You’re Invited To The Launch Party

It’s time to celebrate another year of great southern writing. Join us at Idlewild Books in Union Square (NYC). I’ll read my very short story, “Some Thing Blue” and then we’ll get our wine and cheese on!

Tuesday, September 8, at 7pm.

Posted in Travels & Rambles | 1 Comment

Shall We Go To The Theatre?

This is a great theatre season in NYC. Sarah Schulman has steered me to a bumper crop of new plays written by writers of color. If you are in NYC, please go out to support at least one of these events. (Full disclosure: I am only just now taking my trifling self to see Ruined, so I’m not judging. I’m merely urging.)
Here’s what’s coming up.

  • A Boy And His Soul by Coleman Domingo. Vineyard Theatre: 9/9-10/18
  • The Night Watcher by Charlayne Woodard. Primary Stages: 9/22-10/31
  • The River Crosses Rivers: Thirteen Short Plays by Women of Color. (Yes, I said 13!). Ensemble Studio Theatre: 9/9-9/27
  • Fela! is back. Public Theatre, 10/19-
  • The Brother/Sister Plays, Part 1 and Part 2 (World Premiere)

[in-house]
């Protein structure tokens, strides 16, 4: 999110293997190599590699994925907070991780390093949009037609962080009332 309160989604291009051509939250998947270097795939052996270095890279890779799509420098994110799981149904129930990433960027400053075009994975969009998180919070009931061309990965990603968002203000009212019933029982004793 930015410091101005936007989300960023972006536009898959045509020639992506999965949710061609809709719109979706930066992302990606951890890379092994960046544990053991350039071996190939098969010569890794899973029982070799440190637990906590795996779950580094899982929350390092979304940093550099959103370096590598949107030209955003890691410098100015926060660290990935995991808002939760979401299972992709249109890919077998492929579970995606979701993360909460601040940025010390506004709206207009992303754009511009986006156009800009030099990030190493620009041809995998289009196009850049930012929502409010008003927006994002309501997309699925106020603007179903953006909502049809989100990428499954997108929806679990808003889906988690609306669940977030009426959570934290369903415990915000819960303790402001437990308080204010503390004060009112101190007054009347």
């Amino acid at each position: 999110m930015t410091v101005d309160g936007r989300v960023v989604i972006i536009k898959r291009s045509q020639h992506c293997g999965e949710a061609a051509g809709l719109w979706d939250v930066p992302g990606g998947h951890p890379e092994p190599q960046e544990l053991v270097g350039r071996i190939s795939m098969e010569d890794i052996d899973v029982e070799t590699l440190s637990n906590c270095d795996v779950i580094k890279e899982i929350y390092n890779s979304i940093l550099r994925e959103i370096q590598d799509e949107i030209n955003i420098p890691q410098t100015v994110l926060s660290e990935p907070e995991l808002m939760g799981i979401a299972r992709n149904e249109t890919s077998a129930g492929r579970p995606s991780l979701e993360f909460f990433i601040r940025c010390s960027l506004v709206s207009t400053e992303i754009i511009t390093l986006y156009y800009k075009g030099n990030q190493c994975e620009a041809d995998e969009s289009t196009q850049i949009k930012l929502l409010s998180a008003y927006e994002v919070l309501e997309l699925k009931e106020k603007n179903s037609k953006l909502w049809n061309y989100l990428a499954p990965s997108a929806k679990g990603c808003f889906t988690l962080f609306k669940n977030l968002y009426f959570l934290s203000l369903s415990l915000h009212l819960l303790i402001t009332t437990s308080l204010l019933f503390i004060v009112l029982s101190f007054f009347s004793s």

By Tarell Alvin McCraney. Public Theatre 10/21-12/13

  • Povenance of Beauty by Claudia Rankine. Foundry Theratre: 9/5-10/25
  • Snake (World Premiere)by Susan-Lori Parks. Public Theatre 3/2-4/4
  • Posted in Bookshelf | 2 Comments

    Another Reason To Write

    This is DailyLit Forums’ question of the week:

    Along the lines of life imitating art/art imitating life, which book(s) seem to resemble your life?

    A simple question but it left me stumped. Alice Walker famously said that Their Eyes Were Watching God was the first book she ever read that featured a brown-skinned heroine. Walker is talking about the thrilling shock of recognition that comes about when you read about a character who looks like you. I think it’s time to take it to the next level. I want to read a novel about a character that lives like me.
    It’s time to write it.

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    Nikki, You Will Be Missed Links

    Nikki Harris

    Originally uploaded by kleopatrjones
  • RIP Nikki Harris– poet, blogger, ATLien. There are many loving tributes at The House of Ladylee.
  • Verve Press is selling their lovely chapbooks on etsy.
  • It’s not just us. Entertainment Weekly loves Nichelle Tramble, too!
  • When can you write about your kids?
  • Joy is compiling an anthology about writing about family.
  • Bat Boy and other assorted aliens have been rescued by Google Books!
  • There will be a sit-com about the publishing industry. (I’m glad SOMEBODY can laugh about it.)
  • When to use THAT and when to use WHICH.
  • Hey fiction writers, nobody is pirating your books. Poets either.
  • An open letter to Tyler Perry, with love and respect. But really, Tyler. Really.
  • To quote Bob Marley; “Stolen from Africa, brought to America” to work in hair braiding salons???